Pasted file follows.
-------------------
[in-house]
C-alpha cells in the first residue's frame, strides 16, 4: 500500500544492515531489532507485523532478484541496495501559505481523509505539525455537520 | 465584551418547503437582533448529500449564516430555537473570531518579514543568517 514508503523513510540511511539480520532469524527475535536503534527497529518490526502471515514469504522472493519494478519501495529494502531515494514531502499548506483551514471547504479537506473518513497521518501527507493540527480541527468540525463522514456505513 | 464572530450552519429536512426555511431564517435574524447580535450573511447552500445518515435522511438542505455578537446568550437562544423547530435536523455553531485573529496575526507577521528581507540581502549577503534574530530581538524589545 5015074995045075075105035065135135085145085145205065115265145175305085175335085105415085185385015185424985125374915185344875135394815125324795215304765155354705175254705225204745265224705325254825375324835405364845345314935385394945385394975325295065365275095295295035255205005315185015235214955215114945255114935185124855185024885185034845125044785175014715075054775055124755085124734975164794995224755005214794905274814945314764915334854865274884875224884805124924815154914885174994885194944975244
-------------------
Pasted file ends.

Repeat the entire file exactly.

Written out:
[in-house]
C-alpha cells in the first residue's frame, strides 16, 4: 500500500544492515531489532507485523532478484541496495501559505481523509505539525455537520 | 465584551418547503437582533448529500449564516430555537473570531518579514543568517 514508503523513510540511511539480520532469524527475535536503534527497529518490526502471515514469504522472493519494478519501495529494502531515494514531502499548506483551514471547504479537506473518513497521518501527507493540527480541527468540525463522514456505513 | 464572530450552519429536512426555511431564517435574524447580535450573511447552500445518515435522511438542505455578537446568550437562544423547530435536523455553531485573529496575526507577521528581507540581502549577503534574530530581538524589545 5015074995045075075105035065135135085145085145205065115265145175305085175335085105415085185385015185424985125374915185344875135394815125324795215304765155354705175254705225204745265224705325254825375324835405364845345314935385394945385394975325295065365275095295295035255205005315185015235214955215114945255114935185124855185024885185034845125044785175014715075054775055124755085124734975164794995224755005214794905274814945314764915334854865274884875224884805124924815154914885174994885194944975244